I was having a haircut at the local ‘mamak’ barber-shop a couple of months ago when Hussein plonked himself down on the chair next to mine. I could hardly believe the serendipity of the moment; I had only been thinking of him a few days prior: And there he was! When we were done with our haircuts, we quickly adjourned to he ‘mamak’ café next door for a ‘teh tarik’ session. There was a lot of catching-up to do.
After the usual banter and ribbing, we began discussing our pet topic: the merits (or otherwise) of the Kings’s Gambit opening in chess. Things got very animated very quickly, and not wanting to get embroiled in all out open warfare, I diplomatically changed to subject to books; a subject I was certain we both loved equally and, thus, was less likely to result in an altercation.
“And has Kinokuniya accepted your proposal of marriage?” I asked. Hussein is the only man I knew who wanted to marry a bookshop.
“Nah! She’s still thinking about it.” he replied, feigning a broken heart. When he broke into that infectious smile of his, I knew World War III had been averted. “But I’ve been rather promiscuous lately; just yesterday I was at Borders.” he continued.
“You what?!” I retorted in mock horror.
“I even bought a book from her.”
“Oh? What did you get?”
“I got this book by Harper Lee called –”
“I know that one!” I interjected. “Is it any good?”
Hussein looked at me squarely in the eyes. There was no denying the dejection he was feeling.
“It was the most disappointing purchase I have ever made. I am certain that I have been duped by Borders!” he declared.
“Huh? How so? And why you did you buy the damned book in the first place?”
“It came highly recommended by a very dear friend.” He smiled a smile I had not seen in a long time.
“So? What’s wrong with it?” I demanded.
“What’s wrong with it you ask? I bought the damned book expecting beautiful prose and emotions so tender they’d make Mike Tyson weep. But what did I get? Pictures! Pages upon pages of pictures! Of the same beautiful lady, I might add! I’ll admit she’s a knockout, though.” Hussein explained.
I laughed so hard that that I almost fell off my chair. After sufficiently recovering from my bout of mirth, I offered, “That’ll teach you check –”
I stopped myself mid-sentence. Hussein wasn’t one to make mistakes like that. Then, it finally hit me.
“Show me this book! If you have it on you, that is.” I challenged. He duly did. As I had suspected, there wasn’t a single picture in it, only page upon page of some of the most beautiful prose I had ever read.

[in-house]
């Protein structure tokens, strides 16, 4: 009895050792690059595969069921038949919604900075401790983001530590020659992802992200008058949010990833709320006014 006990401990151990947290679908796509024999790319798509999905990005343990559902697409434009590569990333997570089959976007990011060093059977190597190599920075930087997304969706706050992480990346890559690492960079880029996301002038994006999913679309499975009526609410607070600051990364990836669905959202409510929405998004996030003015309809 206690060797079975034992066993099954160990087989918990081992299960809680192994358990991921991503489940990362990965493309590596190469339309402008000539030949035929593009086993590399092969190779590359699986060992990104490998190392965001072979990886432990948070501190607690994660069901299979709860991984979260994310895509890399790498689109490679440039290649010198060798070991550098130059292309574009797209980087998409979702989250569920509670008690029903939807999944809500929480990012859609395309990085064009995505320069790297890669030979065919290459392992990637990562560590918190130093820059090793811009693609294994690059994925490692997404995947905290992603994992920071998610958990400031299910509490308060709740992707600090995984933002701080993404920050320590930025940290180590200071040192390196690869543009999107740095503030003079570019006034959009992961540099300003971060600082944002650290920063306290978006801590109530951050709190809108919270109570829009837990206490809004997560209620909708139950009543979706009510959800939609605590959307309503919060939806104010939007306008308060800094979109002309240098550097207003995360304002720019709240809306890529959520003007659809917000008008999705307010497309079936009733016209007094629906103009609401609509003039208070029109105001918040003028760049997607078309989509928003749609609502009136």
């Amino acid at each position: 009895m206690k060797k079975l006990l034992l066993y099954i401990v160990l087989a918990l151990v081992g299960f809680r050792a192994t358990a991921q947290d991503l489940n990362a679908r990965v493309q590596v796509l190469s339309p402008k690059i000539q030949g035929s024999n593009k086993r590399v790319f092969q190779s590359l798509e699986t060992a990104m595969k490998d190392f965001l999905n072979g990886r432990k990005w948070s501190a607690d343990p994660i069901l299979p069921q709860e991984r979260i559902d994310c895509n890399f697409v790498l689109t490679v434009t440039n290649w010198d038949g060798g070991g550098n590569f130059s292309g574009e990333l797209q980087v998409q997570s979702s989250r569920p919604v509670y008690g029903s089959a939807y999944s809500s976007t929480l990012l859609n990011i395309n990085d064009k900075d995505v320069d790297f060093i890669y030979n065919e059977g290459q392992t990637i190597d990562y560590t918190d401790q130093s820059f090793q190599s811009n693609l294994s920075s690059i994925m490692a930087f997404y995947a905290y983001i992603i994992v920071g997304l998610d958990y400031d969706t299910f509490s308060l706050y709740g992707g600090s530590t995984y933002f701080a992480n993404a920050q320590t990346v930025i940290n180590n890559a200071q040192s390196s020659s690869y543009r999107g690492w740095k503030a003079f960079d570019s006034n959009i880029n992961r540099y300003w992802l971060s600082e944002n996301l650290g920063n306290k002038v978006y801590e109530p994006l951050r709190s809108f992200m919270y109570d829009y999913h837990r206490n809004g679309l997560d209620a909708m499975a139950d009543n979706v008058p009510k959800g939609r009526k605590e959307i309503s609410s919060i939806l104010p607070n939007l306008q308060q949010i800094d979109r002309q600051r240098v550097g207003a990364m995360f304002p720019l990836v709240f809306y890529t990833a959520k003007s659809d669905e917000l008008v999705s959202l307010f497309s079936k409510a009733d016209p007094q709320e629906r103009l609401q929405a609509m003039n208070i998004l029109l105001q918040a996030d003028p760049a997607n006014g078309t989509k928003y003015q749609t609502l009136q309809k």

“Have you lost your mind, Hussein? There isn’t a single picture in this book.” I tried to reason.
“None that you can see, my friend.” he said as he stood up to take his leave. Before he turned to go, he added, “And it isn’t my mind that I have lost…”
It was his heart.
As he disappeared into the crowd, I felt happy for him. At the same tie, I felt sorry fro him, too.
I was happy for him because I knew, deep in my bones, that it could just possibly be that he had finally found her: The One. Whoever she was, I was certain that she must have been extraordinary – extraordinary enough to be able to steal his heart; a heart he had buried so long ago, along with all the pain and heartache he had seen through the years. How he had worked-up the courage to even dare to feel again was beyond me. Words didn’t come cheap – not to someone like Hussein. But there he was, not a moment ago, with his heart on his sleeve, smiling like some idiotic love-sick teenager. I was happy for him.
But I was sorry for him, too. Despite how deeply he felt for her, (and I am guessing that she probably felt the same for him, too), there was no denying that they had perhaps met a tad too late. I knew him enough to know that if there was anything he could do to change that fact, he would. But as it was, given his circumstances, there was precious little left that was actually his to give. I also knew Hussein well enough to know that he was damned if he knew what he was going to do about all of this. It wasn’t going to be easy for either one of them. Though no one would have guessed it, knowing Hussein for as long as I have, I knew that he was bleeding more than he actually cared to say.
I drank the last of my ‘teh tarik’ and wished them both all the very best. Secretly, I also wished that Hussein would never ever be able to finish reading that book – that her face would forever prevent him from seeing the words of Harper Lee.